Planning your community’s future for a stronger, sustainable, self-reliant food system

How a community grows, changes and prepares for its future is guided by its master plan. Where does the food system fit into your community’s future plans?

How does your community decide where farmers markets can locate? Where are there permitted uses for hoop houses or community gardens? Are there designated places where food-related businesses and activities are encouraged? In Michigan, master planning is enabled by the Michigan Planning Enabling Act (M.C.L. 125.3801 et seq).

Anticipating the growing interest in local and regional food systems and increased demand for locating food-related enterprises in urban, suburban and rural communities, the American Planning Association (APA) developed a policy guide to help community residents and planners become engaged in community and regional food planning. Their work culminated in the development and approval, on May 11, 2007, of the Policy Guide on Community and Regional Food Planning. A downloadable version of the guide is found on the APA website. Additionally, the Northwest Michigan Council of Governments publishes a useful guide for Food Systems and Food Innovation Districts.

The APA guide provides for two overarching goals for planners: “Help build stronger, sustainable, and more self-reliant community and regional food systems, and, suggest ways the industrial food system may interact with communities and regions to enhance benefits such as economic vitality, public health, ecological sustainability, social equity, and cultural diversity.”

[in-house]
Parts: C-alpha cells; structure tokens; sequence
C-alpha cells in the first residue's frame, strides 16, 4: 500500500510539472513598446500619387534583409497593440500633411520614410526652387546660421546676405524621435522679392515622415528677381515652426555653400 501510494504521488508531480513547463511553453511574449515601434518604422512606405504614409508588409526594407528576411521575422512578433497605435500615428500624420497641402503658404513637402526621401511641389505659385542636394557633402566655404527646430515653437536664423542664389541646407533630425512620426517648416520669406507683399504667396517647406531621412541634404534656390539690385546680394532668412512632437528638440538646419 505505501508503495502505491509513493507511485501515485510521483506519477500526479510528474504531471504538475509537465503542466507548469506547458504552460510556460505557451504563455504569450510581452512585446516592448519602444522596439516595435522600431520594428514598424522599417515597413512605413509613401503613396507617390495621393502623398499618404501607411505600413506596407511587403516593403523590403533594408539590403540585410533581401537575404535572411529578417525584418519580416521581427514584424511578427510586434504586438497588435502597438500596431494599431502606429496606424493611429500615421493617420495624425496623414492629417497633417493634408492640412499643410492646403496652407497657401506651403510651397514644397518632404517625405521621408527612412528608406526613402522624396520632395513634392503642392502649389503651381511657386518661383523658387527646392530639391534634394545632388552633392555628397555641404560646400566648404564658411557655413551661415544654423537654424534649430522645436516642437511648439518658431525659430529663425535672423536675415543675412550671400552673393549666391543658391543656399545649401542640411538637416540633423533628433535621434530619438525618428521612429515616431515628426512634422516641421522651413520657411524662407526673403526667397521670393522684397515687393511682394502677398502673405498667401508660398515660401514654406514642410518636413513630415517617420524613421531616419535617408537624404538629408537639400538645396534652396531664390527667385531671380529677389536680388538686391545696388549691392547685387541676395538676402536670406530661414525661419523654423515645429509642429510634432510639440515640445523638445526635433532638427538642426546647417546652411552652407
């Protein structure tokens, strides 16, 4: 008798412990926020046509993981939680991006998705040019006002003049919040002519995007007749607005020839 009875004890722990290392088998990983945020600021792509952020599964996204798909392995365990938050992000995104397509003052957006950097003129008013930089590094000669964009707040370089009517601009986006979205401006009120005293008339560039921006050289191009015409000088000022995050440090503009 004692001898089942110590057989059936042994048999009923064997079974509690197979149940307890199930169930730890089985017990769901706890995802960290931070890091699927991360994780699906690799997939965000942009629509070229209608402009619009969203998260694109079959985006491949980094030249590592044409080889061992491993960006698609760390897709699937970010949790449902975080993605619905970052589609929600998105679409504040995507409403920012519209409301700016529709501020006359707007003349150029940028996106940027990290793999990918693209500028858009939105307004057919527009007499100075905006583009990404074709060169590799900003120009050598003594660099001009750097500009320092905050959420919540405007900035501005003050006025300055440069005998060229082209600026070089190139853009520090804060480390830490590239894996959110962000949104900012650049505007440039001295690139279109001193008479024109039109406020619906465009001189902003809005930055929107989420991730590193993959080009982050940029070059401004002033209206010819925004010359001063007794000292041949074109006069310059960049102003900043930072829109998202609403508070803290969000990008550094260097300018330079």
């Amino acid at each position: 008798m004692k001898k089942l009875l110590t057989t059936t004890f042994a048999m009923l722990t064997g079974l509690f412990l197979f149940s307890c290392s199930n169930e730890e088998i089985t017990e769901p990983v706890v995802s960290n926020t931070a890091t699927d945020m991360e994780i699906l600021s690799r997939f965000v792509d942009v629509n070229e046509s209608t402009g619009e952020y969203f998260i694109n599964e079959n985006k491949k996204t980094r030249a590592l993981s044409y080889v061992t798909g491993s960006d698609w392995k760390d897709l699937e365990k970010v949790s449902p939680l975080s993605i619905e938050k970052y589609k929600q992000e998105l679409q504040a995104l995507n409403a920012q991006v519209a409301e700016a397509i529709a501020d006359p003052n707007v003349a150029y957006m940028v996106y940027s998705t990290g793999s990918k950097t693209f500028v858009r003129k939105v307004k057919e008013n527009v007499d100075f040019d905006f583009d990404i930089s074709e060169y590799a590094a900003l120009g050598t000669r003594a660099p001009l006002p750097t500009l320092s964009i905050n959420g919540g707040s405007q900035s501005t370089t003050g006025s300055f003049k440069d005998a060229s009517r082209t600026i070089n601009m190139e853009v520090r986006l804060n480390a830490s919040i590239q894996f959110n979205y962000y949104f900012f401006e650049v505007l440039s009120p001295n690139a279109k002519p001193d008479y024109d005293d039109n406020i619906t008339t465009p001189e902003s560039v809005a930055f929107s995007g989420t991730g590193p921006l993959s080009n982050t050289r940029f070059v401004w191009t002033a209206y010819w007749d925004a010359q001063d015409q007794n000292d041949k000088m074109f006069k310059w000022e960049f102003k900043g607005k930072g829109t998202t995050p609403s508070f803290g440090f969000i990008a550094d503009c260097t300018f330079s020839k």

Planning for local food systems is being put into practice in the master plan for Lansing, Mich. This plan, called Design Lansing, is the first comprehensive master planning process undertaken in Lansing since 1958. One of the plan’s objectives is to, “Support local food production and improve access to fresh food, including community gardens, farmers’ markets and urban agriculture.”

The city hopes to achieve this by: supporting local food advocates’ planning efforts; encouraging local food organizations to partner and share lessons learned; capitalizing on available park space and property that will be land banked for the mid- to long-term (five-plus years) for community gardens; reviewing and revising local policies and ordinances to eliminate barriers to local food production and sales; and developing zoning and land use policies that allow the development of food business districts.

Lansing is one of the early adopters of a proactive planning approach that acknowledges the importance of using sound planning to support the sensible development of local and regional food systems as promoted by the policy guidance of the APA.

Michigan State University Extension has educators focused on community food systems and land use specialists as well as MSU’s Planning and Zoning Center  and the School of Planning, Design and Construction all have research and resources available to help communities plan for a future that includes stronger, sustainable and more self-reliant food systems.

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